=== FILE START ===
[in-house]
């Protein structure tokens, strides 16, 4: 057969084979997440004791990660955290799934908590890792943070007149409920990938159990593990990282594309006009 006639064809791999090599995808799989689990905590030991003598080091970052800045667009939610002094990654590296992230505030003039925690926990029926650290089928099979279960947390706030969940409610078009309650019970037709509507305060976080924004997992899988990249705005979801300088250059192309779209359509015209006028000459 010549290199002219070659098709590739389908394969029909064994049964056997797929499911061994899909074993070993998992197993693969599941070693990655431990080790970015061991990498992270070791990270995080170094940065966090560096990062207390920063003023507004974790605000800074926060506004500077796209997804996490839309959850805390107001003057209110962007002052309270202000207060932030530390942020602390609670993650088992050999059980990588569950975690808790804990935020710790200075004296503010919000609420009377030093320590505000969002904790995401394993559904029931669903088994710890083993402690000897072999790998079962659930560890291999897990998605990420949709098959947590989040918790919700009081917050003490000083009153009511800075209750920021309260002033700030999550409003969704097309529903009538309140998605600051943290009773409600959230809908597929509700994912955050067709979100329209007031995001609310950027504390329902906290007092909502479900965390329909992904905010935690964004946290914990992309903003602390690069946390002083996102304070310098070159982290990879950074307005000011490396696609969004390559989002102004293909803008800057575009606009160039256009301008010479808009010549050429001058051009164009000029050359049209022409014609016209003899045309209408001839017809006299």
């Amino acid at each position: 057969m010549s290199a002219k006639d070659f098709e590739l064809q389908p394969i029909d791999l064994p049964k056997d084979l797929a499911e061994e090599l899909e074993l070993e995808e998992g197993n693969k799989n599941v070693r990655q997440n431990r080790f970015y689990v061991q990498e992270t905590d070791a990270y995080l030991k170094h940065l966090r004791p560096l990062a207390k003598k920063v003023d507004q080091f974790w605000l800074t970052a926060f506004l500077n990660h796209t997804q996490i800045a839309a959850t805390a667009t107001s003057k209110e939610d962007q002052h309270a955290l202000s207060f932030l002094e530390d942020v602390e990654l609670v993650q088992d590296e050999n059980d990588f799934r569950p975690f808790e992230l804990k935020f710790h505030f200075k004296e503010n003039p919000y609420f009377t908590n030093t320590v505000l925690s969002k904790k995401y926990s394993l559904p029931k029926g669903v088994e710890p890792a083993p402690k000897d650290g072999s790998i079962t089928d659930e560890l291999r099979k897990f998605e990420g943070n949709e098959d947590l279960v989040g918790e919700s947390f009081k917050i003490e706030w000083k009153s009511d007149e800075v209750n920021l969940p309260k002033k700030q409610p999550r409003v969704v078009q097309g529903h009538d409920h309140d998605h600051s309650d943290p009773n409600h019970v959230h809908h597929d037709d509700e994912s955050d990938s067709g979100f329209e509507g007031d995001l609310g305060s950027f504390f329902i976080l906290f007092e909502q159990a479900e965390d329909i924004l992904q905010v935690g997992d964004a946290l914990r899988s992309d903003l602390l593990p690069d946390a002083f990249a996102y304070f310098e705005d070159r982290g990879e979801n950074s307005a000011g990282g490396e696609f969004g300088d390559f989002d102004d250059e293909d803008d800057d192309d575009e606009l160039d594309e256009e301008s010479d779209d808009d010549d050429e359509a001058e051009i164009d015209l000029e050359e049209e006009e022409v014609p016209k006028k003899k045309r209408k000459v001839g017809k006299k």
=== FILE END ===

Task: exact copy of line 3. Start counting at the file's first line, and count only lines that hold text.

């Amino acid at each position: 057969m010549s290199a002219k006639d070659f098709e590739l064809q389908p394969i029909d791999l064994p049964k056997d084979l797929a499911e061994e090599l899909e074993l070993e995808e998992g197993n693969k799989n599941v070693r990655q997440n431990r080790f970015y689990v061991q990498e992270t905590d070791a990270y995080l030991k170094h940065l966090r004791p560096l990062a207390k003598k920063v003023d507004q080091f974790w605000l800074t970052a926060f506004l500077n990660h796209t997804q996490i800045a839309a959850t805390a667009t107001s003057k209110e939610d962007q002052h309270a955290l202000s207060f932030l002094e530390d942020v602390e990654l609670v993650q088992d590296e050999n059980d990588f799934r569950p975690f808790e992230l804990k935020f710790h505030f200075k004296e503010n003039p919000y609420f009377t908590n030093t320590v505000l925690s969002k904790k995401y926990s394993l559904p029931k029926g669903v088994e710890p890792a083993p402690k000897d650290g072999s790998i079962t089928d659930e560890l291999r099979k897990f998605e990420g943070n949709e098959d947590l279960v989040g918790e919700s947390f009081k917050i003490e706030w000083k009153s009511d007149e800075v209750n920021l969940p309260k002033k700030q409610p999550r409003v969704v078009q097309g529903h009538d409920h309140d998605h600051s309650d943290p009773n409600h019970v959230h809908h597929d037709d509700e994912s955050d990938s067709g979100f329209e509507g007031d995001l609310g305060s950027f504390f329902i976080l906290f007092e909502q159990a479900e965390d329909i924004l992904q905010v935690g997992d964004a946290l914990r899988s992309d903003l602390l593990p690069d946390a002083f990249a996102y304070f310098e705005d070159r982290g990879e979801n950074s307005a000011g990282g490396e696609f969004g300088d390559f989002d102004d250059e293909d803008d800057d192309d575009e606009l160039d594309e256009e301008s010479d779209d808009d010549d050429e359509a001058e051009i164009d015209l000029e050359e049209e006009e022409v014609p016209k006028k003899k045309r209408k000459v001839g017809k006299k």